The heels and our back seem miles apart, so could there be a relationship between the two? According to studies, there is, with up to 75% of people with ongoing heel pain being shown to have unmanaged low back pain or low back dysfunction. As podiatrists, this tells us that if our heel pain isn’t resolving, we should also look at the nerve pathway between the lower back, down the leg and to the feet.
To help you better understand the connection between the two and what it means, today we’re talking about the back problems that can lead to heel pain at the bottom of your foot. If you have any questions, feel free to send them to us via our Facebook page – we are highly experienced in heel pain and love helping Remuera & Auckland residents get rid of their heel pain.
Is your heel pain from sciatica?
A well-documented cause of heel pain that starts in the back is from sciatica. Sciatica refers to the compression of the sciatic nerve which starts in your lower back. Damage or irritation can radiate symptoms all the way down to the feet, through the hips, buttocks and legs.
If you have sciatica, you may also notice tingling, numbness, burning around your heel. The pain may be dull or achy, or may shoot up the leg depending on the way you stand. You may also notice slower reflexes or muscle spasms.
Is your heel pain from problems in the spine?
While the sciatic nerve is a commonly affected nerve, other nerves and problems may also result in heel pain. These include:
- A herniated disc in your lumbar spine: when the contents of one of your intervertebral discs leak or bulge
- Degenerative disc disease: when the effects of ageing cause your intervertebral discs to narrow or shrink
- Spondylolisthesis: when a vertebra slips over the one below it
- Spinal stenosis: when the small bony openings of the spinal nerves narrow
- Ankylosing spondylitis – an inflammatory arthritis that affects the spine and sacroiliac joints of the lower back. Can cause back pain, as well as referred pain down the legs
Is your heel pain from problems with your pelvis?
Moving a little further down the spine, there are three problems around the hip region that may also lead to heel pain. These include bursitis (inflammation of a fluid-filled ‘bursa’ sac on the side of the hip which can compress the nerves and affect the muscles in this area), sacroiliac joint dysfunction (when this hip joint doesn’t move in the way it should), and piriformis syndrome (piriformis muscle spasms in the pelvis impinges the sciatic nerve).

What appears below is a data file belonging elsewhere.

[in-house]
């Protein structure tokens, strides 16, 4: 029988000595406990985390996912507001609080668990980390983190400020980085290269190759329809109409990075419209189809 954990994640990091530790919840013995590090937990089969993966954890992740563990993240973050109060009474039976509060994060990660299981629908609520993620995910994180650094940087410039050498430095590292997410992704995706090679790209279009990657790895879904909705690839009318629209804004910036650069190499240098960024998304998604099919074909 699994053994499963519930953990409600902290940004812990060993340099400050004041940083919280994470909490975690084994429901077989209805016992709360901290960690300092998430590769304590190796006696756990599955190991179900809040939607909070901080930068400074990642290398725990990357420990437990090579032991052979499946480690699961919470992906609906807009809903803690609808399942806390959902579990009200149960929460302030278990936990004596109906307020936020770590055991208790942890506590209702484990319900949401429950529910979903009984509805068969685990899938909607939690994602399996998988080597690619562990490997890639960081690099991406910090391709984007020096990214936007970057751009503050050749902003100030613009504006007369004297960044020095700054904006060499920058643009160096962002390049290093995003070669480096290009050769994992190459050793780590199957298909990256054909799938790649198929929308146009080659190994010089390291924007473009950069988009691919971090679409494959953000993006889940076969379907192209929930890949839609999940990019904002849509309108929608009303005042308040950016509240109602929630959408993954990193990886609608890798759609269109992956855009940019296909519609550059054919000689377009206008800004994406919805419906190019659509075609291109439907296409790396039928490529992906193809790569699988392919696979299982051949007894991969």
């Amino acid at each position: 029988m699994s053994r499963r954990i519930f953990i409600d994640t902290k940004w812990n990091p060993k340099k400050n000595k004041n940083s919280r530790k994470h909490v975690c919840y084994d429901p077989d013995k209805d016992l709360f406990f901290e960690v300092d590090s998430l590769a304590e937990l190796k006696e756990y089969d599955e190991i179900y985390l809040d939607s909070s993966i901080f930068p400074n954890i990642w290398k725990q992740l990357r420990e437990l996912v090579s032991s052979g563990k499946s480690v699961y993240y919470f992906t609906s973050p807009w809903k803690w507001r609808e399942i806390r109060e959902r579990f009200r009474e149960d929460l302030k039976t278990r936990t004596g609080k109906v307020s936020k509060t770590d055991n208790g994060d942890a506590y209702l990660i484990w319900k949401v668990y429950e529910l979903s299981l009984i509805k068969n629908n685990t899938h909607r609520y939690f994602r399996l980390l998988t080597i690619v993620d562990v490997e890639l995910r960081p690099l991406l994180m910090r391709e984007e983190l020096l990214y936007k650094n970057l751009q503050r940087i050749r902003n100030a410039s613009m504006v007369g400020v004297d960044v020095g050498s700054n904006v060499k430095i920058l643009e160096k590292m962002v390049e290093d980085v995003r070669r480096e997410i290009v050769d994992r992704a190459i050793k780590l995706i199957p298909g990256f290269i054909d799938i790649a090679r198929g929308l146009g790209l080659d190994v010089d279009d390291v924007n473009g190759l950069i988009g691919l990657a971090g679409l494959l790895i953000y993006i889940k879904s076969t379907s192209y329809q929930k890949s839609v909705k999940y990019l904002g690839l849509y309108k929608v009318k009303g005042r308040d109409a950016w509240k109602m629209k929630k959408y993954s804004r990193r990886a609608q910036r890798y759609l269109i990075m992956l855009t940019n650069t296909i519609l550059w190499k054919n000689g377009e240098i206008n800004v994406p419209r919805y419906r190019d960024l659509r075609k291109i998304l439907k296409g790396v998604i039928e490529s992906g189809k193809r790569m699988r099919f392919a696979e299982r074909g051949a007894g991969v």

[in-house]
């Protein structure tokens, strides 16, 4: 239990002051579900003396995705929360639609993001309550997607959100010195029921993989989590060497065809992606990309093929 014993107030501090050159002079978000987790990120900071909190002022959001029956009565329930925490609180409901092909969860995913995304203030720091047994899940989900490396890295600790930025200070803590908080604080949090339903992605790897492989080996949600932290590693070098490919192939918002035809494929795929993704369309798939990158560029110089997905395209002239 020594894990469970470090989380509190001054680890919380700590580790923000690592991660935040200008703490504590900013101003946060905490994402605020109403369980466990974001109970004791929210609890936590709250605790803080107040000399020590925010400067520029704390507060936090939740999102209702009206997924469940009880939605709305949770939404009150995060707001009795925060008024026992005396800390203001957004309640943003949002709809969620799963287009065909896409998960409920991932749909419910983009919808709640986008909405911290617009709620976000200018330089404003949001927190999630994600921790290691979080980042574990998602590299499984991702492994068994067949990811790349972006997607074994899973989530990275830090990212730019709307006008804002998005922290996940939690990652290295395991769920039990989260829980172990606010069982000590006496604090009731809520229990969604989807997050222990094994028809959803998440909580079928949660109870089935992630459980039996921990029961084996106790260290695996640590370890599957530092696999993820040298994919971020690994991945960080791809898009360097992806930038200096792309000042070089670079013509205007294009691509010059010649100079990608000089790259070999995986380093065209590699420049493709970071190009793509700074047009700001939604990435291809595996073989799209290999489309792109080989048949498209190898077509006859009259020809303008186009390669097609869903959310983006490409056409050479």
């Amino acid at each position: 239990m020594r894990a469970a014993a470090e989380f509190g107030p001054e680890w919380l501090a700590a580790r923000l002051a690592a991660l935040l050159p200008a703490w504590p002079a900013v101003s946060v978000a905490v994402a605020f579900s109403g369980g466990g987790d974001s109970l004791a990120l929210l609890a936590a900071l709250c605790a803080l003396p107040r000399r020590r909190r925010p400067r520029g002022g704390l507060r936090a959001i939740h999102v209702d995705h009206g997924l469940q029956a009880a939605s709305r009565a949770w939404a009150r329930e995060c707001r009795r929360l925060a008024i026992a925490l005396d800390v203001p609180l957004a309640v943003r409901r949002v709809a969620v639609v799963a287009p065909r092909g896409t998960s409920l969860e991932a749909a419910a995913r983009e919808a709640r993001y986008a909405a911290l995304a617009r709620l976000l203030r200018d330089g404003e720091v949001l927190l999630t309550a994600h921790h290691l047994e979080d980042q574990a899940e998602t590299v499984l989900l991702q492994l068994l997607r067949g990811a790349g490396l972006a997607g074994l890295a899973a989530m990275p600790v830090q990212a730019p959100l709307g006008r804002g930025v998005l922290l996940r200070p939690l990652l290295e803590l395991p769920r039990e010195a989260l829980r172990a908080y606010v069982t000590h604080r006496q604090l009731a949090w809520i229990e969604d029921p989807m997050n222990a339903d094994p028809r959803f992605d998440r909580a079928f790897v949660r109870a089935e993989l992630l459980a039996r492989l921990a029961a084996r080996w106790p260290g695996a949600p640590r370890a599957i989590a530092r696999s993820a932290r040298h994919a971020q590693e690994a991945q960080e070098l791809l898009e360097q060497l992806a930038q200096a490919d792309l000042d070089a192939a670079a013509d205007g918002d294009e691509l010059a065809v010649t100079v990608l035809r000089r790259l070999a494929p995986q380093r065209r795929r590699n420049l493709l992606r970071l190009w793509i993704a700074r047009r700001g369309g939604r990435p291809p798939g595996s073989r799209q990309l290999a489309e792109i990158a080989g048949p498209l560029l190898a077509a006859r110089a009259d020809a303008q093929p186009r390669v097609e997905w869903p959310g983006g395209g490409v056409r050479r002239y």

Heel pain may also occur from the compression of other nerves below the back, in the legs
You have a range of nerves travelling down the legs, and when they’re compressed, the effects may also radiate down the leg and to the heels. This includes compression of the peroneal nerve, sural nerve and the tibial nerve (known as tarsal tunnel syndrome).
We know – the names are difficult to remember or understand. The most important thing to know is that heel pain isn’t always straightforward – and it isn’t always related to a problem in the heel itself. If your heel pain isn’t getting better, even if you’ve sought professional help from others, we highly encourage you to come in for a second opinion with our experienced podiatrists here at Perform Podiatry.
We’ll complete a comprehensive assessment of your lower limbs to understand exactly what’s happening with your heel pain, what’s causing it, and why it hasn’t been getting better. We’ll then create a treatment plan to get you back to walking and living comfortably.
Book your appointment with our team online here or call us on 09 523 2333